Stars of the Lid’s debut album finds the Texas trio (soon to be a duo) in their most embryonic state. It’s a weightless, tranquilizing record for astral travel and anesthesia or simply looking out the window and daydreaming.
Before they were the biggest band in the ambient/post-rock/drone/shoegaze stratosphere, Stars of the Lid were just three eccentrics making aggressively minimal drone via post, layering ebowed electric guitars, found sounds, field recordings, and special FX to create eye-crossing, ecstatic longform drones that are equal parts peaceful and lonesome, like a turquoise sun casting indigo shadows in the hush of Brian Eno’s airport.
Music for Nitrous Oxide comes on so slowly and subtly to be almost imperceptible, with album opener “Before Top Dead Center” gradually lightening like a chilly periwinkle dawn. The slightly clinical-sounding buzzes and drones could just as easily signify coming out of cryogenic stasis as a pine forest sunrise, though, managing to sound simultaneously sci-fi and earthy.
“Adamord” veers towards the sci-fi with just a hint of mysticism, as its subtle buzzes and drones shift to crystalline singing bowl tones on a dime, only to resume the anti-gravity just as quickly, with gentle chirping birdsong flitting about the periphery all the while.
“Down” and “Lagging” lay out the album’s thesis, though, with the inclusion of spoken-word field recordings. “Down” features a sermon from a Texas radio preacher before dissolving into waves of mesmerizing shruti box meditativeness. “Lagging” starts off just as peacefully, with a simple bronzen sine wave loop, before turning anarchic and violent, with a disembodied monologue about alien abduction laid on top of battlefield recordings adding a nightmarish quality to the narcotic narcolepsy of the rest of the record.
Music for Nitrous Oxide is both ahead of its time and very much a product of it. The spoken word samples riding on top of ambient instrumentals feels very ’90s, in-line with early works from ’90s post-rock titans like Mogwai or Godspeed You! Black Emperor, adding some context to the weightless waves of undulating guitars and backwards tape echo. There’s also a strong resemblance to particularly uncompromising guitar drones coming from psychedelic revisionists like Windy & Carl or Labradford. It even shares some DNA with some of the lofi indie of its day, from Elliott Smith’s bedroom miserablism to the ramshackle neopsychedelia of the Elephant 6 Collective. It would prove to be even more prescient, predicting the blasted guitar reveries of artists like Aidan Baker, the glitched-out digitalia of Christian Fennesz and the weathered memoradelia of artists like The Caretaker or Lost Trail.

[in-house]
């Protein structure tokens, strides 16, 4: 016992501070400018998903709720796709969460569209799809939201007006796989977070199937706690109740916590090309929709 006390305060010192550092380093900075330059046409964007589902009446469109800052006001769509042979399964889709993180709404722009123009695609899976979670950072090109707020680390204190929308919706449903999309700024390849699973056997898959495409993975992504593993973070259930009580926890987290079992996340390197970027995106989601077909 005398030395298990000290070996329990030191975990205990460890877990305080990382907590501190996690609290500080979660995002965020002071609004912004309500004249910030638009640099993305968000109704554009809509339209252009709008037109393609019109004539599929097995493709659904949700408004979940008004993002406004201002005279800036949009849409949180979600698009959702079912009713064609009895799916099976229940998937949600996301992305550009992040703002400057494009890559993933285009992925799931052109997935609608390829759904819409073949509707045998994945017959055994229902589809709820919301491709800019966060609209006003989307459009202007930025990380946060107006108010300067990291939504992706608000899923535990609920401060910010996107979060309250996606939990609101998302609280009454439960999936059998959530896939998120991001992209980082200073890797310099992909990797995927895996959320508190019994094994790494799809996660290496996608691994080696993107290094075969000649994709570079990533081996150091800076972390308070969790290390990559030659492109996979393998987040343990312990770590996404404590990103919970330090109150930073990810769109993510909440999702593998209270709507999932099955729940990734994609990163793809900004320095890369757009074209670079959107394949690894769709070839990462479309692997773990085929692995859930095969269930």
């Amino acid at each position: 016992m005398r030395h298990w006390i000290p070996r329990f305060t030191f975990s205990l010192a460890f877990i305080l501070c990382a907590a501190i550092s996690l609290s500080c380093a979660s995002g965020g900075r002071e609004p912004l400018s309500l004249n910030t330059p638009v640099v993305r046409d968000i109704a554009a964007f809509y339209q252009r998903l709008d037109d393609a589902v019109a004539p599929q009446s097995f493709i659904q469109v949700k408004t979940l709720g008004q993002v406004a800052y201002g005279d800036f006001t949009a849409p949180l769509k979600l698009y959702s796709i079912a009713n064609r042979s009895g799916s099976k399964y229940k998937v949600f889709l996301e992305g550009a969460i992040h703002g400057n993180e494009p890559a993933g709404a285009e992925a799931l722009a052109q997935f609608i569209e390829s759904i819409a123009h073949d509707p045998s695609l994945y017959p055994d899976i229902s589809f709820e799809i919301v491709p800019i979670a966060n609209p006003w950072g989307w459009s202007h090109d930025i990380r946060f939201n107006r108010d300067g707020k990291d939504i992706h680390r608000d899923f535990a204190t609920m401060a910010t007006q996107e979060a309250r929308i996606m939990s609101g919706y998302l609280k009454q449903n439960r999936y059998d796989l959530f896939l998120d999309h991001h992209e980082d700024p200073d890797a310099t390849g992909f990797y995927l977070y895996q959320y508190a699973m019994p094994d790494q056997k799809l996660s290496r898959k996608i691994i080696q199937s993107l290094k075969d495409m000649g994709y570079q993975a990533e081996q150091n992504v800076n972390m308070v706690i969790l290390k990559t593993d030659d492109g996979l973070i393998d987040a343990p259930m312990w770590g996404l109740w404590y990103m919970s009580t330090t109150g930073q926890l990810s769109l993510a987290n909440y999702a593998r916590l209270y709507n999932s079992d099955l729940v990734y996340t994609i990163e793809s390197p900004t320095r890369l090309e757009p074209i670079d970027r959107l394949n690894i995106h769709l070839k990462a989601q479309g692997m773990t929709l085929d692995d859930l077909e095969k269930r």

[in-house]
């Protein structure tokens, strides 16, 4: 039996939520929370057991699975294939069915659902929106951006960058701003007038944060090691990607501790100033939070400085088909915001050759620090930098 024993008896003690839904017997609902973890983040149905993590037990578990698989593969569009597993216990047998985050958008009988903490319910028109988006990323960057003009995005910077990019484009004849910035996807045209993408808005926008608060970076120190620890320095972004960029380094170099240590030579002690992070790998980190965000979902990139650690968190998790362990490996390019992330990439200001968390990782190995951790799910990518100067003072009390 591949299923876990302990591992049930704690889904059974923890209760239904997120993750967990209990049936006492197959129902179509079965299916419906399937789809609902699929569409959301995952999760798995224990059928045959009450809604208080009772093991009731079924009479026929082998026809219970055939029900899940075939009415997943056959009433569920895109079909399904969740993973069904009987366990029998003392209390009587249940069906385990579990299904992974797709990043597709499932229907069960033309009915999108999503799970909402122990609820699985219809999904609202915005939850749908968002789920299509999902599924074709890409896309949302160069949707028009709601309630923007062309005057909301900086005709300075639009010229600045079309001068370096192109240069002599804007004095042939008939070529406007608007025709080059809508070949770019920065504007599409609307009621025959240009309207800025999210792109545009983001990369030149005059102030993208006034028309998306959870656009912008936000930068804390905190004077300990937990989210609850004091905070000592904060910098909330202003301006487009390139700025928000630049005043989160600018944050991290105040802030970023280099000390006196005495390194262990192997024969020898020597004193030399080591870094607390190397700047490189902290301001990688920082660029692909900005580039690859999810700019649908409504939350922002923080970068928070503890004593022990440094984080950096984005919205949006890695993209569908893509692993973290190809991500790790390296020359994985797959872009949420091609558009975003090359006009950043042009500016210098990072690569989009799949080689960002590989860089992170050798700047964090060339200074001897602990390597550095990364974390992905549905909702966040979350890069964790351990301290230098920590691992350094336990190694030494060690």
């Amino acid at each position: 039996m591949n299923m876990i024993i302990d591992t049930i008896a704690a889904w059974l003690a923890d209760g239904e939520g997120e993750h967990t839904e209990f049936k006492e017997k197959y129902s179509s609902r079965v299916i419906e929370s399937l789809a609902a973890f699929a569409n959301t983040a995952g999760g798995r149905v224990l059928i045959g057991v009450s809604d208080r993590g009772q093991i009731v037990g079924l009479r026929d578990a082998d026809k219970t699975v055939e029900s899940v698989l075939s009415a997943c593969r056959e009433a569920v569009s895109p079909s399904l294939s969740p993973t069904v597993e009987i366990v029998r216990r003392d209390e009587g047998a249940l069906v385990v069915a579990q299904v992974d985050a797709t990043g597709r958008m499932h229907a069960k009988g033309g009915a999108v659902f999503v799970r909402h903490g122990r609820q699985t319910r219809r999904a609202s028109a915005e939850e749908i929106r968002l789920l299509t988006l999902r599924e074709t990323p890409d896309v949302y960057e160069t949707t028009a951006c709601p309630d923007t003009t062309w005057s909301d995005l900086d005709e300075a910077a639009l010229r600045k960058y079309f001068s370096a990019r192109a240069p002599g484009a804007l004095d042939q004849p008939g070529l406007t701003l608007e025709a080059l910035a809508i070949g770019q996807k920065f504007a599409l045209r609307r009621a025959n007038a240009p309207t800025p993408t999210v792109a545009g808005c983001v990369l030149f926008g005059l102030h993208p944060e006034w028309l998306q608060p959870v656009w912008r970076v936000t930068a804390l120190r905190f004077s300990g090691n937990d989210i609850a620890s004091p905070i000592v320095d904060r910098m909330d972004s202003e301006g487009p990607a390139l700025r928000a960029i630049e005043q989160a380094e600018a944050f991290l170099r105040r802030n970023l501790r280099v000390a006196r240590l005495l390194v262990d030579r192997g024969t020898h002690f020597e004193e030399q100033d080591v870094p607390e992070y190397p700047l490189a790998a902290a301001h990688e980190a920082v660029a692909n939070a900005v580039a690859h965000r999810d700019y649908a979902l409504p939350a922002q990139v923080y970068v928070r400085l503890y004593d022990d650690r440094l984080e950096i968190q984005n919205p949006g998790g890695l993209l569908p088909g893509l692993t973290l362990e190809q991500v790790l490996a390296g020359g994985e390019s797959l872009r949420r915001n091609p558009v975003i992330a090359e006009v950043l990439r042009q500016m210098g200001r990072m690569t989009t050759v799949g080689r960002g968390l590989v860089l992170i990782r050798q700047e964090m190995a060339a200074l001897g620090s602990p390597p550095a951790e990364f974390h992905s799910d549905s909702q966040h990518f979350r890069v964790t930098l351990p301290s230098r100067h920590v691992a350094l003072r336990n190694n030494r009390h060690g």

AllMusic calls Music for Nitrous Oxide “probably the darkest record in the band’s catalog,” but I’d disagree. Even its follow-up, 1996’s Gravitational Pull vs. The Desire For An aquatic Life feels slightly more sinister, stripping out the airy lightness Music for Nitrous Oxide is capable of for something more insular and static. Instead, i’d say Stars of the Lid’s debut has everything that would go on to explore and refine for the next 28 years – light, dark, hope, despair, love, isolation, pain, and sedation. It’s a singular achievement and a highpoint of the ’90s ambient/psychedelic underground.
On August 27, 2023, the ambient music community was devastated with news of the passing of SotL’s Brian McBride at the age of 53. In honor of one of the most singular voices in ambient, drone, and longform guitar-based music of the last 30 years, we’ll be looking at some of McBride’s works over the next few weeks.